Salt marsh of the Nouvelle River, QC (Photo by NCC)

Salt marsh of the Nouvelle River, QC (Photo by NCC)

Nature Conservancy of Canada protects habitat for an endangered butterfly in the Gaspé Peninsula

December 14, 2020
Nouvelle (Gaspé Peninsula, QC)


An early holiday gift for the Gaspé Region

The Nature Conservancy of Canada (NCC) is opening a holiday present early in order to share it with residents of the Gaspé Peninsula ahead of Christmas.

The not-for-profit organization is announcing the protection of a new property located in the salt marsh of the Nouvelle River, in the Gaspé Peninsula’s municipality of Nouvelle.

Due to its biological diversity and the absence of human activities, this 2-hectare (6-acre) property provides quality habitat for a rare butterfly: the maritime ringlet.

The maritime ringlet, an understated butterfly with fragile wings that are easily damaged by rain, wind and certain human activities, is threatened in Quebec and endangered in Canada. It is characteristic of the Baie des Chaleurs, in the southern Gaspé Peninsula.

“This acquisition is in line with our desire to protect the biodiversity associated with the coastal marshes that are characteristic of the Gaspé Peninsula,” said Camille Bolduc, NCC’s project manager for Eastern Quebec. “It consolidates our efforts that began in 2016, when NCC acquired its first property in the Nouvelle River salt marsh, which consists of several privately-owned lots. I would like to highlight the significant gesture of the owner, who has chosen to conserve this property in perpetuity by selling it to the Nature Conservancy of Canada.”

The Nouvelle River salt marsh is also recognized as a nesting site for Nelson’s sharp-tailed sparrow and yellow rail. The Nelson’s sharp-tailed sparrow is likely to be designated as a threatened or vulnerable species in Quebec, and the yellow rail is designated as threatened.

In addition to these two species, the Nouvelle River salt marsh is frequented by other at-risk species, including:

  • the short-eared owl, likely to be designated as a threatened or vulnerable species in Quebec
  • the Atlantic salmon


This acquisition was made possible by contributions from the U.S. Fish and Wildlife Service, under the North American Wetlands Conservation Act, the Government of Quebec, through a grant from the Ministère de l’Environnement et de la Lutte contre les changements climatiques, under the Projet de partenariat pour les milieux naturels, and from Wildlife Habitat Canada.


"The recovery of species that are threatened, vulnerable or likely to be designated as such is closely linked to the preservation of their essential habitats. That's why we are delighted to contribute to this initiative with the funding provided to NCC through the Projet de partenariat pour les milieux naturels." —Benoit Charette, Minister of the Environment and the Fight Against Climate Change and Minister Responsible for the Laval Region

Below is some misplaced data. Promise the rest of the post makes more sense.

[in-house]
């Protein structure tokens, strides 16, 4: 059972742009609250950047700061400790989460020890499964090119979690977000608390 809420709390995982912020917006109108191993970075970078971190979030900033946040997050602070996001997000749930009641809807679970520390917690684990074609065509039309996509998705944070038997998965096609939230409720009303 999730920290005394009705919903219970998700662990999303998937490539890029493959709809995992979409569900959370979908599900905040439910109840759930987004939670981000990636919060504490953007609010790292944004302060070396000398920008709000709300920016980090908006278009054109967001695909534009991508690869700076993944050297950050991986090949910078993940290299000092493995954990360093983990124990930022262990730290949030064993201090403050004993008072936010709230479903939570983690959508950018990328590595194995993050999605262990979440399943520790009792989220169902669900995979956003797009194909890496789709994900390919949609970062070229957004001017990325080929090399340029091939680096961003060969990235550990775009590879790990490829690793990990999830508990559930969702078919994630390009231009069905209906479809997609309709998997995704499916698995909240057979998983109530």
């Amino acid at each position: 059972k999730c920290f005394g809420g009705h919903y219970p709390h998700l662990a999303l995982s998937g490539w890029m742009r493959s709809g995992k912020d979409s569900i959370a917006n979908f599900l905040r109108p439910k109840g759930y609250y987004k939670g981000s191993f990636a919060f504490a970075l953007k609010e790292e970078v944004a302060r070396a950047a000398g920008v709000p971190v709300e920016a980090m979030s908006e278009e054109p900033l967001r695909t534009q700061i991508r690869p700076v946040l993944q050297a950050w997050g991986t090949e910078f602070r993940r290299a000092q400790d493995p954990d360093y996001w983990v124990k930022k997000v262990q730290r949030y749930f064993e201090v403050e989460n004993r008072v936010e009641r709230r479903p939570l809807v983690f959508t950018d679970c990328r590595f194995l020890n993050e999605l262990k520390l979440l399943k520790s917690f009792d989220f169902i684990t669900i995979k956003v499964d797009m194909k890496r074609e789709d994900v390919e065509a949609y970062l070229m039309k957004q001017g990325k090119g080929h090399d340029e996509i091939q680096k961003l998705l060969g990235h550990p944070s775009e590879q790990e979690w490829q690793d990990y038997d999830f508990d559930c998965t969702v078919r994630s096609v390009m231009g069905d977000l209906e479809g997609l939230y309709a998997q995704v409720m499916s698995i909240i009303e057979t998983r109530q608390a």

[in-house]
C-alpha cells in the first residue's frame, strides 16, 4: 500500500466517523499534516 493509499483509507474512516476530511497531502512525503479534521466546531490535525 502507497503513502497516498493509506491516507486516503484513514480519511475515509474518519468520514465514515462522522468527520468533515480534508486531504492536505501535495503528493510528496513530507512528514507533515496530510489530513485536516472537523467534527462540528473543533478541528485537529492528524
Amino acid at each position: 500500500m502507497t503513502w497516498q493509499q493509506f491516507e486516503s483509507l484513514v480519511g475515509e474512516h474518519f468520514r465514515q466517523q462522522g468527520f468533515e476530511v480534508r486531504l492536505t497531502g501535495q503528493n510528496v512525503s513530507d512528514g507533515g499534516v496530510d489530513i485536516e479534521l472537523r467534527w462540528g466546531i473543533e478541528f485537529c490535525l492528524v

“Wildlife Habitat Canada (WHC) is proud to partner and support NCC by providing funding for activities that assisted them in securing this land acquisition. WHC is pleased that this valuable wildlife habitat will be conserved and enjoyed for years to come” – Cameron Mack, Executive Director, Wildlife Habitat Canada


The Nature Conservancy of Canada (NCC) is Canada’s leading not-for-profit private land conservation organization, working to protect our most important natural areas and the species they sustain. Since 1962, NCC has helped to protect 14 million hectares (35 million acres), coast to coast to coast, including 48,000 hectares (around 119,00 acres) in Quebec. To learn more, visit natureconservancy.ca.

The North American Wetlands Conservation Act is a program administered by the U.S. Fish and Wildlife Service.

The Projet de partenariat pour les milieux naturels (PPMN) is a three-year, $13-million grant to NCC from the Ministère de l’Environnement et de la Lutte contre les changements climatiques. It provides support for initiatives to protect natural areas of interest through financial partnerships with conservation organizations across the province. The PPMN aims to develop and consolidate Quebec’s network of protected areas located on private land.

Wildlife Habitat Canada is a non-profit, conservation organization that conserves habitat, primarily by investing the funds from the sale of the Canadian Wildlife Habitat Conservation Stamp and Print program contributed by waterfowl hunters. Since 1985, WHC has provided over $55 million in grants to more than 1,500 habitat conservation projects across Canada, which have helped safeguard important ecosystems and countless wild species. To learn more, please visit www.whc.org.

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Media Contact:

Elizabeth Sbaglia
Communications Manager, Quebec Region
Nature Conservancy of Canada
1 877-876-5444 x6240

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